Transform Parenting Styles – Measures taken to embrace new ideas
It’s been forever since we posted about David, and this is a result of our decision to transform how we saw parenthood. Specifically parent hood of David. The decision to transform was easy, actually beginning to transform our parenting styles was much more difficult. This post is about what that looks like for us, for David and for our family. Readers may remember that David came home in January of this year. During the last months of his stay in the care facility, we heard repeatedly that they had cured him. An adjective that we frequently heard was how
Beginning in November of last year, mom and I began discussing how we could adapt our parenting to David’s needs. Because honestly, what is hugely important to mom and I, has no bearing to David and his life. Those things that impact neuro-typical kids one way will impact him in an entirely different way.
As a result of the damage caused by the Fetal Alcohol Spectrum Disorder, David doesn’t process most things like the average kid. Part of trans-formative parenting is the ability to acknowledge this. To embrace it. To accept it.
What does this look like?
In our home it’s a minor thing, as all of his siblings are either away at college, or starting their own families. When we brought David home we informed the school that he was rather adept at taking things, such as cell phones, without permission. For two months we didn’t have any reports of theft.
Then it happened. A report that someone’s cell phone was missing. David was the alleged culprit. The school resource officer met with him after the school principal had done so, and he continued to deny the theft. He denied it for three days. He isn’t dishonest on purpose. Seriously. It’s a symptom of his disability. Yes, we hold him accountable.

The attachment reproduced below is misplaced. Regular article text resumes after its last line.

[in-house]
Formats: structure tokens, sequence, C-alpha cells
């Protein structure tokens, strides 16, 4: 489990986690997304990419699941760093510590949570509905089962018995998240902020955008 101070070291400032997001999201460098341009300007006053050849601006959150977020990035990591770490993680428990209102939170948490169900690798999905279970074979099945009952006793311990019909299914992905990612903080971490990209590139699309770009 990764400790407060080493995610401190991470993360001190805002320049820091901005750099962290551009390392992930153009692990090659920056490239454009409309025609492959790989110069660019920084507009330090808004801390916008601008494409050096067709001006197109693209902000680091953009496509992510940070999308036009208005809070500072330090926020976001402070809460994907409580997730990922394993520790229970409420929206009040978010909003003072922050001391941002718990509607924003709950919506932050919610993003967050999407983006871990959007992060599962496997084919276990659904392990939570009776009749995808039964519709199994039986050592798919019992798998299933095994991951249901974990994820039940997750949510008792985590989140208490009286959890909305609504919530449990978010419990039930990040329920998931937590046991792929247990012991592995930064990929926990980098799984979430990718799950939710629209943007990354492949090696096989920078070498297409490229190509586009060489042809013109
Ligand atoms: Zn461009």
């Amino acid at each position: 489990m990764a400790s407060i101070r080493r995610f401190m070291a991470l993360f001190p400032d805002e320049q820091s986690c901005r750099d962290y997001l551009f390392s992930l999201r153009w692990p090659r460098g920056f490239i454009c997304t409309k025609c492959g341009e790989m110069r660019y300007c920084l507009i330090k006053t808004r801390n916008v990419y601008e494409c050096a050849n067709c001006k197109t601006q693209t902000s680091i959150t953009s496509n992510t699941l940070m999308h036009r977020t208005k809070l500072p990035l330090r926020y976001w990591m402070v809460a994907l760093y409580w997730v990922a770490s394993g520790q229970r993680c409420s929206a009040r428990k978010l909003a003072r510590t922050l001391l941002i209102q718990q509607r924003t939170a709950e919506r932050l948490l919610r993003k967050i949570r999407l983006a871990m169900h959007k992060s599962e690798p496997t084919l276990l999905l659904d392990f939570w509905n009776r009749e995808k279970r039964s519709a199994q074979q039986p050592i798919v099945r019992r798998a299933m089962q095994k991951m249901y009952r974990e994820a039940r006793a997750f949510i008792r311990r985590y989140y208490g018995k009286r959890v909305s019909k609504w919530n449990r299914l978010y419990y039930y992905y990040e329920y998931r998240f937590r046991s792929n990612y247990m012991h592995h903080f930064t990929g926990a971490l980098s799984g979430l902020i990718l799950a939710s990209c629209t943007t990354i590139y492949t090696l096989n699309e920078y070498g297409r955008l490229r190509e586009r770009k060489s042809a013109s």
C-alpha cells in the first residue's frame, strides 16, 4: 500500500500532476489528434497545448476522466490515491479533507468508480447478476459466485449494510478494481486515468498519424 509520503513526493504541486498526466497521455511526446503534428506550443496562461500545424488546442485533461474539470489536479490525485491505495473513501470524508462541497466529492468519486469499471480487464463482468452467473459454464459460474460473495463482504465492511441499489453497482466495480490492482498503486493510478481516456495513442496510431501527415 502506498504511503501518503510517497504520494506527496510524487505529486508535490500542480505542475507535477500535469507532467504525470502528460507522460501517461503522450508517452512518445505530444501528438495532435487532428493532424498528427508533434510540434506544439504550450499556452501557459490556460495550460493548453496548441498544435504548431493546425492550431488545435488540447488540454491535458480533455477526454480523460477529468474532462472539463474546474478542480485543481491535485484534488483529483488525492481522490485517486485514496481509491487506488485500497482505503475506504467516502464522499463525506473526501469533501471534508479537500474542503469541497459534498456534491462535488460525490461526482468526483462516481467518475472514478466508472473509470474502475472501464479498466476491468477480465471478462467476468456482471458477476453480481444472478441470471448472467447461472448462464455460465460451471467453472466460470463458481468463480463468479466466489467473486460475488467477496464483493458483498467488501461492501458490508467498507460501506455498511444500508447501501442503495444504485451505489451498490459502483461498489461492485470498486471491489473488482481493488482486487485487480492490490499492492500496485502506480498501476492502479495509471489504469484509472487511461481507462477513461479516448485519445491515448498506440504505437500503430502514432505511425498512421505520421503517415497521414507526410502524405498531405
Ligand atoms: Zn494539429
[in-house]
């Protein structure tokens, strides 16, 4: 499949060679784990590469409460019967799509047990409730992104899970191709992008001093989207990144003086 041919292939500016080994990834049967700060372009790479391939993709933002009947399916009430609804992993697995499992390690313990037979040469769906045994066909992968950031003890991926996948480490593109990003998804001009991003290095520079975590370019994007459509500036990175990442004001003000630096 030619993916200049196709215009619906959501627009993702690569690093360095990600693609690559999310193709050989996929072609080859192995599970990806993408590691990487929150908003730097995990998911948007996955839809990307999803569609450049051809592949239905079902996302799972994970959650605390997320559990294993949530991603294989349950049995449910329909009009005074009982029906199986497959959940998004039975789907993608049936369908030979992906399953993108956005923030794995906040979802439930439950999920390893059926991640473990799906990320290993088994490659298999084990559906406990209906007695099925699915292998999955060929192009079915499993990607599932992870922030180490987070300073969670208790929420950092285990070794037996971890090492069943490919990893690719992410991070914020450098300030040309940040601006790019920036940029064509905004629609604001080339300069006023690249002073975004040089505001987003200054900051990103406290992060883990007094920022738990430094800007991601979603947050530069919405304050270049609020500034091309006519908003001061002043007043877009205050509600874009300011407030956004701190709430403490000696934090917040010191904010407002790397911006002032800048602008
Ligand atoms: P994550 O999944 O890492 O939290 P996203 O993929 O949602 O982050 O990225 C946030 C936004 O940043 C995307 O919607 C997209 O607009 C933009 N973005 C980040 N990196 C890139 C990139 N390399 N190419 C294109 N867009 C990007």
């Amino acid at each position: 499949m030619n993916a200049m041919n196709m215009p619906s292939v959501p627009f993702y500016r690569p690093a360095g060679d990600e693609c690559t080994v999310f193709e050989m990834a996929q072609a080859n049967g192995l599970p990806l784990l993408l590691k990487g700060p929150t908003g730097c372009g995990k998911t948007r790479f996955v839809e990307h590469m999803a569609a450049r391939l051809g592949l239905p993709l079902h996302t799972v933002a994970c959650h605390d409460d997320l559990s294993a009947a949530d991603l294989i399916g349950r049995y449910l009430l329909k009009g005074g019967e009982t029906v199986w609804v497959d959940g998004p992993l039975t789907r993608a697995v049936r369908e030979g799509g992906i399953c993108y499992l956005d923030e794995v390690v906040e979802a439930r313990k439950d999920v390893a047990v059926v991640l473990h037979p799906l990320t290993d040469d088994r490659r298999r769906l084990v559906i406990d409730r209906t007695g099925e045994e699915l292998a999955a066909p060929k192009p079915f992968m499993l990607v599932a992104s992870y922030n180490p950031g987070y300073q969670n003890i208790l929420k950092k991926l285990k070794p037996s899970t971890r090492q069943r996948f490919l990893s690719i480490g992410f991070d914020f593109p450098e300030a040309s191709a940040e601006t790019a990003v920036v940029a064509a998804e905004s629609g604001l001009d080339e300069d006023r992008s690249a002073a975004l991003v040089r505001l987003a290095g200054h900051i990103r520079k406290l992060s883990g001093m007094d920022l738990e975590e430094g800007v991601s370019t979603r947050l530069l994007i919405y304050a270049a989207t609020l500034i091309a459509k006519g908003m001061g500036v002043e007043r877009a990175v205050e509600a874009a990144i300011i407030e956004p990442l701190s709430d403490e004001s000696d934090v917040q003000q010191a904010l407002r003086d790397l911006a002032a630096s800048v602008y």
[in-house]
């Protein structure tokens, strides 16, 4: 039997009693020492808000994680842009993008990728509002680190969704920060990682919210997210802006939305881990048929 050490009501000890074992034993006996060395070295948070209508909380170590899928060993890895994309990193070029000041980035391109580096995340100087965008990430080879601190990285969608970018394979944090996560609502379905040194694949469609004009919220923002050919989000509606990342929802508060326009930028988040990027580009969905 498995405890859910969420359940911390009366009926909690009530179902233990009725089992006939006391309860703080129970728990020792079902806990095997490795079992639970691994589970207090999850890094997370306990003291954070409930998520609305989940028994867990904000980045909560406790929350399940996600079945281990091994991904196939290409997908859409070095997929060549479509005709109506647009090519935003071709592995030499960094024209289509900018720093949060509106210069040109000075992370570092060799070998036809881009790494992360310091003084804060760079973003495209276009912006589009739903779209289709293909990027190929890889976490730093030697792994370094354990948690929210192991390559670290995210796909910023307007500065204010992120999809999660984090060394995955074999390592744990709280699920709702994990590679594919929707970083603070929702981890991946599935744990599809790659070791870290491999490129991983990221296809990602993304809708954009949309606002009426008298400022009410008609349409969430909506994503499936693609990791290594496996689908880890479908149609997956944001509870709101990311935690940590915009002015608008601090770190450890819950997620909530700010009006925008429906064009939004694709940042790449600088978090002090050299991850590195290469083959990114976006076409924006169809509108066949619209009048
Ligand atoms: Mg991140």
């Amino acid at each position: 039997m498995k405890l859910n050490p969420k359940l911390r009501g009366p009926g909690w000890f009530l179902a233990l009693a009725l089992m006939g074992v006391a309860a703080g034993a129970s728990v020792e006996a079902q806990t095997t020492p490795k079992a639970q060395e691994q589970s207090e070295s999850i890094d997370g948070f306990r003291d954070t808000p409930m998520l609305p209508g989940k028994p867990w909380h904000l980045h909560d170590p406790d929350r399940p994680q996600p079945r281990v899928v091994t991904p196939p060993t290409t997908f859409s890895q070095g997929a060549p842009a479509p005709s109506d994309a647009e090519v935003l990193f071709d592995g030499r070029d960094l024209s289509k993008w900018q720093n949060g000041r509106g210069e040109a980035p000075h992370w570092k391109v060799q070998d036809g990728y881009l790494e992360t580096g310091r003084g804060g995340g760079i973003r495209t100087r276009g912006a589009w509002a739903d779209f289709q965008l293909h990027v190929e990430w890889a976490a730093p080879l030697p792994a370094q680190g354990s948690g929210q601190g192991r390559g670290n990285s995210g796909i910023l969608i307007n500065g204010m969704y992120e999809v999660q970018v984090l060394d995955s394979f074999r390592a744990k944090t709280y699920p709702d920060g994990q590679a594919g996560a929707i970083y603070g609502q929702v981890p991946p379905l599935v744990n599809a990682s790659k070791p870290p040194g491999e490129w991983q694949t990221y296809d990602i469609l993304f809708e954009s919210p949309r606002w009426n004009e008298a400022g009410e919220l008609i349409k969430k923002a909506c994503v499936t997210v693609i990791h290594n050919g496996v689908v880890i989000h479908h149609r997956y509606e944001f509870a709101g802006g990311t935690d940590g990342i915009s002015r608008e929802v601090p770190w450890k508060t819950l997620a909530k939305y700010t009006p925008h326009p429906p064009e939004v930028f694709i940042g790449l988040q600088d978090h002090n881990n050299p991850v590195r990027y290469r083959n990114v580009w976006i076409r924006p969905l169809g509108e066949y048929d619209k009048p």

In the end, the phone was recovered, David was charged with two crimes. Theft, and lying to law enforcement. He had to report to juvenile court where he was found to have potential to repeat the crime. They determined this after testing. (We could have told them that without testing.)
David was dearly afraid he’d get hauled away to juvenile hall or another facility. We stood with him.
Two months later we have experienced no other incidents of theft. In the coming posts, I’ll discuss the how and why of that. Because the power of our transformation was incredible for his mother and I.
I admit, there are times when both mom and I revert to our old ways, but we do recover. We are all much happier with this version of our life.
We aren’t done by a long shot, but admitting that will be one of the keys to long term success.
Part of our transformation as parents came from reading two books. The first, Born Broken by Kristin Berry. The second came later, Confessions of an Adoptive Parent. There were a number of other books that I began reading and am working my way thru. Books such as The Body Keeps the Score by Dr. Bessel Van Der Kolk. I have also read a lot of information about Adverse Childhood Experiences (ACES).
There are so many books to read, I prefer mine on the Kindle as much as possible. I don’t make any money off the mention of any of these books or products.
One more thing. If you have time, I strongly recommend you browse over to Confessions of an Adoptive Parent. Mike and Kristin get it. They get it because they have lived experience.